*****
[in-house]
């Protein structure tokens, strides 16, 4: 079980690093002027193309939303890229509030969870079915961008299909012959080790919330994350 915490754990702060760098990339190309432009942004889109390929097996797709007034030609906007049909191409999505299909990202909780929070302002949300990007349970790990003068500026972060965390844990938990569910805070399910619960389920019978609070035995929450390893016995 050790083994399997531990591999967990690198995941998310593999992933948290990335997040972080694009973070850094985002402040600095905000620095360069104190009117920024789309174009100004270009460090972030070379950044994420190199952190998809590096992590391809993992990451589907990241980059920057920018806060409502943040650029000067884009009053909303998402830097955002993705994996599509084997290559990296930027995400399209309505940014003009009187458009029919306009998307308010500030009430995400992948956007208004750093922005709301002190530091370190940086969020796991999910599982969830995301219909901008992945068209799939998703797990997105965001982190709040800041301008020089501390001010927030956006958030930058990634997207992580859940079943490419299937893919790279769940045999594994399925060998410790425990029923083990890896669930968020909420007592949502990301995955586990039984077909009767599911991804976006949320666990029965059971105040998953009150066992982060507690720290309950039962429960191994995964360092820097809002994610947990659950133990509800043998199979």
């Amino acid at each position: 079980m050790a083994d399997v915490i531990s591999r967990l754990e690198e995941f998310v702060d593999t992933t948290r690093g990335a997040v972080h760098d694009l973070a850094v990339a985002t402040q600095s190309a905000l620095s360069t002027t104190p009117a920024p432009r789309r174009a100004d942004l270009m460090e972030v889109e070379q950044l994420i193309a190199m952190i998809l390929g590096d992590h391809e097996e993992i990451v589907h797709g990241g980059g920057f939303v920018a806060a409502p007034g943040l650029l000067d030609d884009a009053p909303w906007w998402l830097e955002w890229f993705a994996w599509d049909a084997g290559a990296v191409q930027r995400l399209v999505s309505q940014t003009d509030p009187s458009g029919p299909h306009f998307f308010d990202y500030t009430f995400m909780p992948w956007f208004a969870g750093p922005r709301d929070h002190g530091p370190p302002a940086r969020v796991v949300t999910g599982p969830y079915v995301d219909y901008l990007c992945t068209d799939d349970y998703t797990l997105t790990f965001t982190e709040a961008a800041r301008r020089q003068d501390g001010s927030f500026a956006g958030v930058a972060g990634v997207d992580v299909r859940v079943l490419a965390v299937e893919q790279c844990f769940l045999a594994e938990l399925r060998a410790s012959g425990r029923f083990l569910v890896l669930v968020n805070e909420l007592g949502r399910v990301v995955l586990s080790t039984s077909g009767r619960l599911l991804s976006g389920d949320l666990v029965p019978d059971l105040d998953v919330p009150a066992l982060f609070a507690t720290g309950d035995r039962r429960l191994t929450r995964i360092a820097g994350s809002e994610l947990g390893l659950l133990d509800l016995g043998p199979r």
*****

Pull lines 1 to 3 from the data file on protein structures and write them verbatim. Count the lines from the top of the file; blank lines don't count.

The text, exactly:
[in-house]
């Protein structure tokens, strides 16, 4: 079980690093002027193309939303890229509030969870079915961008299909012959080790919330994350 915490754990702060760098990339190309432009942004889109390929097996797709007034030609906007049909191409999505299909990202909780929070302002949300990007349970790990003068500026972060965390844990938990569910805070399910619960389920019978609070035995929450390893016995 050790083994399997531990591999967990690198995941998310593999992933948290990335997040972080694009973070850094985002402040600095905000620095360069104190009117920024789309174009100004270009460090972030070379950044994420190199952190998809590096992590391809993992990451589907990241980059920057920018806060409502943040650029000067884009009053909303998402830097955002993705994996599509084997290559990296930027995400399209309505940014003009009187458009029919306009998307308010500030009430995400992948956007208004750093922005709301002190530091370190940086969020796991999910599982969830995301219909901008992945068209799939998703797990997105965001982190709040800041301008020089501390001010927030956006958030930058990634997207992580859940079943490419299937893919790279769940045999594994399925060998410790425990029923083990890896669930968020909420007592949502990301995955586990039984077909009767599911991804976006949320666990029965059971105040998953009150066992982060507690720290309950039962429960191994995964360092820097809002994610947990659950133990509800043998199979």
């Amino acid at each position: 079980m050790a083994d399997v915490i531990s591999r967990l754990e690198e995941f998310v702060d593999t992933t948290r690093g990335a997040v972080h760098d694009l973070a850094v990339a985002t402040q600095s190309a905000l620095s360069t002027t104190p009117a920024p432009r789309r174009a100004d942004l270009m460090e972030v889109e070379q950044l994420i193309a190199m952190i998809l390929g590096d992590h391809e097996e993992i990451v589907h797709g990241g980059g920057f939303v920018a806060a409502p007034g943040l650029l000067d030609d884009a009053p909303w906007w998402l830097e955002w890229f993705a994996w599509d049909a084997g290559a990296v191409q930027r995400l399209v999505s309505q940014t003009d509030p009187s458009g029919p299909h306009f998307f308010d990202y500030t009430f995400m909780p992948w956007f208004a969870g750093p922005r709301d929070h002190g530091p370190p302002a940086r969020v796991v949300t999910g599982p969830y079915v995301d219909y901008l990007c992945t068209d799939d349970y998703t797990l997105t790990f965001t982190e709040a961008a800041r301008r020089q003068d501390g001010s927030f500026a956006g958030v930058a972060g990634v997207d992580v299909r859940v079943l490419a965390v299937e893919q790279c844990f769940l045999a594994e938990l399925r060998a410790s012959g425990r029923f083990l569910v890896l669930v968020n805070e909420l007592g949502r399910v990301v995955l586990s080790t039984s077909g009767r619960l599911l991804s976006g389920d949320l666990v029965p019978d059971l105040d998953v919330p009150a066992l982060f609070a507690t720290g309950d035995r039962r429960l191994t929450r995964i360092a820097g994350s809002e994610l947990g390893l659950l133990d509800l016995g043998p199979r």